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H&M Owner to Ban Hunting on His English Estate

Tori Scott celebrates as H&M owner, Stefan Persson, advocates for the safety of foxes by banning all hunting on his English estate.

Photo by Sunyu


For decades, there has been a battle between hunters and wildlife. Fox hunting was a regulated and legal activity until the Hunting Act of 2004 was enforced to protect wild animals. Stefan Perrsson, H&M owner, has joined this battle and banned hunting on his estate with “immediate effect”, marking a key step forward in stopping trail-hunting in the UK.


Multi-billionaire owner of high-street fashion brand H&M, Stefan Persson, has made it his mission to remove all hunting on his English estate by banning the activity after allegations were made about illegal practice taking place on his grounds. Persson has owned Ramsbury Estates for 23 years, which covers 19,000 acres across Wiltshire, Berkshire and Hampshire.



Trail-Hunting


Trail-hunting entails using hounds to follow an artificial scent often from the carcass of a fox in order to hunt foxes, hares and deer. This form of hunting is legal in the UK, but heavily scrutinised.


Before 2004, dogs were explicitly allowed to hunt down these animals, but animal welfare campaigners argued that this form of hunting was causing wild animals unnecessary suffering. However, this law doesn’t prevent dogs being able to ‘flush’ out the animals from hiding for specific and controlled reasons, essentially legalising the killing of the animals once they’ve been ‘flushed’ out.


The decision to remove hunting on Ramsbury Estate came as a result of an incident involving Vine and Craven Hunt being accused of using voice notes. This can be known as traditional fox hunting which has been illegal since 2004. Vine and Craven Hunt was previously allowed to hunt on Ramsbury Estate, but after illegal allegations were made on December 6, 2020, Ramsbury Estate decided to suspend hunting all together. This law being made to decrease fox hunting is not enough for anti-bloodsport supporters. They believe that the trails used to hunt involve killing foxes to provide carcasses, and hunters cannot avoid their hounds picking up the scent of a living fox.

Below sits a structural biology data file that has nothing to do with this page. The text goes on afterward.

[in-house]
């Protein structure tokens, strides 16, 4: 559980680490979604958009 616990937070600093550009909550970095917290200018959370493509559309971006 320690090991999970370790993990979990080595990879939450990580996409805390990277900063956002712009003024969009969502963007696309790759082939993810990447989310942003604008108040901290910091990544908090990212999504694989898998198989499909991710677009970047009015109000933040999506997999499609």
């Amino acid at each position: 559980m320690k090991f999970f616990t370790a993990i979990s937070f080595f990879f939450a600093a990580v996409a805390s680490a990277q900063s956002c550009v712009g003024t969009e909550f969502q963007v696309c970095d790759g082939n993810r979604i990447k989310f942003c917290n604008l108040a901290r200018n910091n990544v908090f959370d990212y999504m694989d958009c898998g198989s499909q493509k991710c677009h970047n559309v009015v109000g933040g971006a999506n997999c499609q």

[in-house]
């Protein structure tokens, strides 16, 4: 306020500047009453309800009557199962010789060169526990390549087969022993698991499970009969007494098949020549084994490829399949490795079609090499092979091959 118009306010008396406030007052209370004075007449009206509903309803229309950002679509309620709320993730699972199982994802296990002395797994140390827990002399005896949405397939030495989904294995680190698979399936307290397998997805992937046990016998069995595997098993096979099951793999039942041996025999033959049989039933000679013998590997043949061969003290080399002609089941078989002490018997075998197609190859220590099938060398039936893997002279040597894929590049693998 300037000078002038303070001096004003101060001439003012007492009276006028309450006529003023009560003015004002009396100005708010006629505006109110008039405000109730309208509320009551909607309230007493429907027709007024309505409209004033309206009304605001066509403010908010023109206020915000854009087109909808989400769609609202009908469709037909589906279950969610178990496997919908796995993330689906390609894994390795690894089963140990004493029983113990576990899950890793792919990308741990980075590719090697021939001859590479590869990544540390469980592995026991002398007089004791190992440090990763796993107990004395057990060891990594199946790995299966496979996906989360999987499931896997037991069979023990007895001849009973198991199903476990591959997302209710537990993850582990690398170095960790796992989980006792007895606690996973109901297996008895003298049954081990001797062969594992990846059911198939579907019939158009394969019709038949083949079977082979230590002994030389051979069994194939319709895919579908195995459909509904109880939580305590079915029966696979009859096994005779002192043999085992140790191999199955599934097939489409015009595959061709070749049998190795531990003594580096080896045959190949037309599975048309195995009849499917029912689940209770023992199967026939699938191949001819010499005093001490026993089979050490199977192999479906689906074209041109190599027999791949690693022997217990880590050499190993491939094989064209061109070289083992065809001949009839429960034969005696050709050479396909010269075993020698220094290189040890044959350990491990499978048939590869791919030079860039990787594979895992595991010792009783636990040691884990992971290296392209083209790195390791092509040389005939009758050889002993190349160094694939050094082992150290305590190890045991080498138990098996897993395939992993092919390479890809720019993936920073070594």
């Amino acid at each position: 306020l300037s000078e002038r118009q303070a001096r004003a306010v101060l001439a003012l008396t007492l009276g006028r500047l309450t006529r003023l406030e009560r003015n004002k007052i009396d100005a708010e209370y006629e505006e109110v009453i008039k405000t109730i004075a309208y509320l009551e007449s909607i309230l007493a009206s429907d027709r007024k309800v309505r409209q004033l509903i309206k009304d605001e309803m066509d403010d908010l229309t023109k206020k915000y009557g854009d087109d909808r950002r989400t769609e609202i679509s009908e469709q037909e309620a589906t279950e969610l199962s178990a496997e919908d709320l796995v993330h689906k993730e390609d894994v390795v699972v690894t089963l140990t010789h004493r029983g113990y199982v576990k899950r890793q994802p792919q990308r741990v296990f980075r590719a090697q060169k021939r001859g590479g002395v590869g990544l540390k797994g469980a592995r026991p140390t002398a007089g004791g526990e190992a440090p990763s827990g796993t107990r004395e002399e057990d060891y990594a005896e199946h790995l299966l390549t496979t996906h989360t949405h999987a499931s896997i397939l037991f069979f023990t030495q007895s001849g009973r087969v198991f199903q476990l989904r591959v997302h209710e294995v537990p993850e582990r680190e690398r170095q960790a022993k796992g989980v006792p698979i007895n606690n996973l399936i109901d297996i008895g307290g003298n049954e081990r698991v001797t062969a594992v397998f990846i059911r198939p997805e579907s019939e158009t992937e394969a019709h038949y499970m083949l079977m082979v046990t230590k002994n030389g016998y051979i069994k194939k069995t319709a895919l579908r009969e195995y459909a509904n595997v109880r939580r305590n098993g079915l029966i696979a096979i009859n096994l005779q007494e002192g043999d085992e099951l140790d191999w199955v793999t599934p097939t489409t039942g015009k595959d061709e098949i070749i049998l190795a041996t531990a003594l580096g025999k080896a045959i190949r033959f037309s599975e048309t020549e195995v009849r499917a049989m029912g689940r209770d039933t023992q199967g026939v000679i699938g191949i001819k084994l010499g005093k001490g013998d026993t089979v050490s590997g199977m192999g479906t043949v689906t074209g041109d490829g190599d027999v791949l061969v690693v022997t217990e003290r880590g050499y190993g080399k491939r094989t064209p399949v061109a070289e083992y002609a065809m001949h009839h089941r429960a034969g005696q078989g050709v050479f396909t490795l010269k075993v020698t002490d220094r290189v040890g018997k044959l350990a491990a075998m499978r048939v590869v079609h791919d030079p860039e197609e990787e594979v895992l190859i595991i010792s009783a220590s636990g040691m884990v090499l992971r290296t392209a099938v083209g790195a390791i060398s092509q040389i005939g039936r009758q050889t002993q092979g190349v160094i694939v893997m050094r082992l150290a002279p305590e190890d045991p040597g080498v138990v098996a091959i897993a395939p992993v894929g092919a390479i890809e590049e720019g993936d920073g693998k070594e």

Prohibiting hunting on the grounds prevent potential illegal activity and prevent damage to flora and fauna. Mr Persson is not the only well known individual to ban hunting; French footballer Djibril Cisse, Forestry England, the National Trust, Lake District National Park and more have decided to suspend hunting on their grounds to contribute to maintaining good animal welfare.


"Finally, 15 years after the Hunting Act, the tide is finally turning and hunts are fighting for their very existence" - Hunt Saboteurs Association


Ramsbury Estate & Animal Welfare


By making this decision early December, Ramsbury estate is on a growing list of UK landowners to suspend hunting. Many landowners committed to this suspension after ITV revealed that police were investigating the blood sport.


"Every acre of hunting territory being lost is a great win for wildlife and we look forward to other landowners following suit" - Reading Hunt Saboteurs

Persson is not only protecting animal welfare through this action, but also through his brand. H&M has banned the use of fur, angora and exotic animal skins in their products. It does not eliminate all animal products like leather and exotic animal hair, but by 2025, H&M is hoping to be fully traceable.


More bosses of big brands need to take visible action to become more sustainable in order to promote eco-friendly lifestyles and consumerism habits. Let’s hope Mr Persson can be an inspiration to other brand owners, or to other landowners who are contemplating the morals behind trail-hunting.


You may also like: 100+ Gather for Stag Hunt with Taxpayer Loan

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